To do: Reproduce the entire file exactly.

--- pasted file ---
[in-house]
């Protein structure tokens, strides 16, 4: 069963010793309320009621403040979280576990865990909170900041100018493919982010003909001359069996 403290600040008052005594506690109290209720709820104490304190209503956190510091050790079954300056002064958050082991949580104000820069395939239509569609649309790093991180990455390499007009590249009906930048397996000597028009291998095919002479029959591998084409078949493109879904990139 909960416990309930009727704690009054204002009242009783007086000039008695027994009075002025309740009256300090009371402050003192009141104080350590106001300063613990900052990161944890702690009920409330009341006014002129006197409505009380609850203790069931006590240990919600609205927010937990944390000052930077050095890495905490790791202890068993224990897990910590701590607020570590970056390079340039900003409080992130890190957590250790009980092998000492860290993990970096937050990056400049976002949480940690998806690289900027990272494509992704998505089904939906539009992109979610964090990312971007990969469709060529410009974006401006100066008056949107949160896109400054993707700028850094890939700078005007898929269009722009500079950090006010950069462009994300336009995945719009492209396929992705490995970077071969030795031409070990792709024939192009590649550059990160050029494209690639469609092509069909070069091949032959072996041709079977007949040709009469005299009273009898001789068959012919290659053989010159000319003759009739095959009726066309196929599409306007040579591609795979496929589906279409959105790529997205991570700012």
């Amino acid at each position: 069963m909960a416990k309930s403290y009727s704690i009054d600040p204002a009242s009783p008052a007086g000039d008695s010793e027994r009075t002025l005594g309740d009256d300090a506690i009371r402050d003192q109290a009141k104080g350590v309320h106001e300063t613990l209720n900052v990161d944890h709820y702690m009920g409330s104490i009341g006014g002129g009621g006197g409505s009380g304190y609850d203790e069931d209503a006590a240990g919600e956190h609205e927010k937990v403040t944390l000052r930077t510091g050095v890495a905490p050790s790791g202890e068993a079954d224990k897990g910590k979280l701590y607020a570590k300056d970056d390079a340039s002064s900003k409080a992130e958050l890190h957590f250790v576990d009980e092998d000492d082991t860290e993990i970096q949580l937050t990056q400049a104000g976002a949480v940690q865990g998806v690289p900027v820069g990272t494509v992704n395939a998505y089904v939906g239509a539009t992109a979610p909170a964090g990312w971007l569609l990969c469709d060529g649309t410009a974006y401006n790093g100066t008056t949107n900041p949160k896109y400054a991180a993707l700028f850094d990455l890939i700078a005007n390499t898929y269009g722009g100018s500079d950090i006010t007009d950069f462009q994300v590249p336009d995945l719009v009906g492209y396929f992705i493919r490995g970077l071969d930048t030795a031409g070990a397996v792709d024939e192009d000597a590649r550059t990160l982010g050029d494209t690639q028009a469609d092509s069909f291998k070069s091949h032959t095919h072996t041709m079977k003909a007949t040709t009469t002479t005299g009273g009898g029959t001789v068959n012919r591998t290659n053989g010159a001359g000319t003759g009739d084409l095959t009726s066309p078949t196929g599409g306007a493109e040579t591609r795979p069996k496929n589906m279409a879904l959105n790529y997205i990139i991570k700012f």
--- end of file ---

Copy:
[in-house]
């Protein structure tokens, strides 16, 4: 069963010793309320009621403040979280576990865990909170900041100018493919982010003909001359069996 403290600040008052005594506690109290209720709820104490304190209503956190510091050790079954300056002064958050082991949580104000820069395939239509569609649309790093991180990455390499007009590249009906930048397996000597028009291998095919002479029959591998084409078949493109879904990139 909960416990309930009727704690009054204002009242009783007086000039008695027994009075002025309740009256300090009371402050003192009141104080350590106001300063613990900052990161944890702690009920409330009341006014002129006197409505009380609850203790069931006590240990919600609205927010937990944390000052930077050095890495905490790791202890068993224990897990910590701590607020570590970056390079340039900003409080992130890190957590250790009980092998000492860290993990970096937050990056400049976002949480940690998806690289900027990272494509992704998505089904939906539009992109979610964090990312971007990969469709060529410009974006401006100066008056949107949160896109400054993707700028850094890939700078005007898929269009722009500079950090006010950069462009994300336009995945719009492209396929992705490995970077071969030795031409070990792709024939192009590649550059990160050029494209690639469609092509069909070069091949032959072996041709079977007949040709009469005299009273009898001789068959012919290659053989010159000319003759009739095959009726066309196929599409306007040579591609795979496929589906279409959105790529997205991570700012």
């Amino acid at each position: 069963m909960a416990k309930s403290y009727s704690i009054d600040p204002a009242s009783p008052a007086g000039d008695s010793e027994r009075t002025l005594g309740d009256d300090a506690i009371r402050d003192q109290a009141k104080g350590v309320h106001e300063t613990l209720n900052v990161d944890h709820y702690m009920g409330s104490i009341g006014g002129g009621g006197g409505s009380g304190y609850d203790e069931d209503a006590a240990g919600e956190h609205e927010k937990v403040t944390l000052r930077t510091g050095v890495a905490p050790s790791g202890e068993a079954d224990k897990g910590k979280l701590y607020a570590k300056d970056d390079a340039s002064s900003k409080a992130e958050l890190h957590f250790v576990d009980e092998d000492d082991t860290e993990i970096q949580l937050t990056q400049a104000g976002a949480v940690q865990g998806v690289p900027v820069g990272t494509v992704n395939a998505y089904v939906g239509a539009t992109a979610p909170a964090g990312w971007l569609l990969c469709d060529g649309t410009a974006y401006n790093g100066t008056t949107n900041p949160k896109y400054a991180a993707l700028f850094d990455l890939i700078a005007n390499t898929y269009g722009g100018s500079d950090i006010t007009d950069f462009q994300v590249p336009d995945l719009v009906g492209y396929f992705i493919r490995g970077l071969d930048t030795a031409g070990a397996v792709d024939e192009d000597a590649r550059t990160l982010g050029d494209t690639q028009a469609d092509s069909f291998k070069s091949h032959t095919h072996t041709m079977k003909a007949t040709t009469t002479t005299g009273g009898g029959t001789v068959n012919r591998t290659n053989g010159a001359g000319t003759g009739d084409l095959t009726s066309p078949t196929g599409g306007a493109e040579t591609r795979p069996k496929n589906m279409a879904l959105n790529y997205i990139i991570k700012f």